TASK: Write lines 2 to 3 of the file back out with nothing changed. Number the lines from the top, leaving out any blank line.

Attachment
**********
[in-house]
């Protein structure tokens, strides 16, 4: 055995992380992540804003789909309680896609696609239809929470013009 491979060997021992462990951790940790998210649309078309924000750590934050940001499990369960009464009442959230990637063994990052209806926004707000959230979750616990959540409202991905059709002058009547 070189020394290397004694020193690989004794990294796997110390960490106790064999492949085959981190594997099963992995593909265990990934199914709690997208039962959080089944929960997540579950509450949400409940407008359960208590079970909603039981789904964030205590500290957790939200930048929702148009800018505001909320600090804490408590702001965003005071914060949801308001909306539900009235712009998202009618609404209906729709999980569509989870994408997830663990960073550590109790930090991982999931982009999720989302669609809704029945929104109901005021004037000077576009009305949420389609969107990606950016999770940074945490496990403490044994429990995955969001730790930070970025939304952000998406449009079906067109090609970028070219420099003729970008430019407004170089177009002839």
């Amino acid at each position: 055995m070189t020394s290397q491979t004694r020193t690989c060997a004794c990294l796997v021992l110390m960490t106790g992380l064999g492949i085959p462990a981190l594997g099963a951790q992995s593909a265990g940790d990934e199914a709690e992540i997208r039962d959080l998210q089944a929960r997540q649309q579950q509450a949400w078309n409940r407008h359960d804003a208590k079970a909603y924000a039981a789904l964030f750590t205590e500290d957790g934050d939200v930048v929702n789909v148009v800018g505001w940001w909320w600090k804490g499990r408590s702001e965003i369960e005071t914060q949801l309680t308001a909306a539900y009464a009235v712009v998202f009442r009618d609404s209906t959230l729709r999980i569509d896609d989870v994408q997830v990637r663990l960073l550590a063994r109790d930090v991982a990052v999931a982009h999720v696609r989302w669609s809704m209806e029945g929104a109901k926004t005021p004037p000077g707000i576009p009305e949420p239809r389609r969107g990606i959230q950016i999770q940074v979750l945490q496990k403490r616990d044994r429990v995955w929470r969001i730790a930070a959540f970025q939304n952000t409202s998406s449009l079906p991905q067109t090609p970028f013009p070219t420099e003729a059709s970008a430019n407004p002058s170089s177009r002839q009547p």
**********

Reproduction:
């Protein structure tokens, strides 16, 4: 055995992380992540804003789909309680896609696609239809929470013009 491979060997021992462990951790940790998210649309078309924000750590934050940001499990369960009464009442959230990637063994990052209806926004707000959230979750616990959540409202991905059709002058009547 070189020394290397004694020193690989004794990294796997110390960490106790064999492949085959981190594997099963992995593909265990990934199914709690997208039962959080089944929960997540579950509450949400409940407008359960208590079970909603039981789904964030205590500290957790939200930048929702148009800018505001909320600090804490408590702001965003005071914060949801308001909306539900009235712009998202009618609404209906729709999980569509989870994408997830663990960073550590109790930090991982999931982009999720989302669609809704029945929104109901005021004037000077576009009305949420389609969107990606950016999770940074945490496990403490044994429990995955969001730790930070970025939304952000998406449009079906067109090609970028070219420099003729970008430019407004170089177009002839």
């Amino acid at each position: 055995m070189t020394s290397q491979t004694r020193t690989c060997a004794c990294l796997v021992l110390m960490t106790g992380l064999g492949i085959p462990a981190l594997g099963a951790q992995s593909a265990g940790d990934e199914a709690e992540i997208r039962d959080l998210q089944a929960r997540q649309q579950q509450a949400w078309n409940r407008h359960d804003a208590k079970a909603y924000a039981a789904l964030f750590t205590e500290d957790g934050d939200v930048v929702n789909v148009v800018g505001w940001w909320w600090k804490g499990r408590s702001e965003i369960e005071t914060q949801l309680t308001a909306a539900y009464a009235v712009v998202f009442r009618d609404s209906t959230l729709r999980i569509d896609d989870v994408q997830v990637r663990l960073l550590a063994r109790d930090v991982a990052v999931a982009h999720v696609r989302w669609s809704m209806e029945g929104a109901k926004t005021p004037p000077g707000i576009p009305e949420p239809r389609r969107g990606i959230q950016i999770q940074v979750l945490q496990k403490r616990d044994r429990v995955w929470r969001i730790a930070a959540f970025q939304n952000t409202s998406s449009l079906p991905q067109t090609p970028f013009p070219t420099e003729a059709s970008a430019n407004p002058s170089s177009r002839q009547p």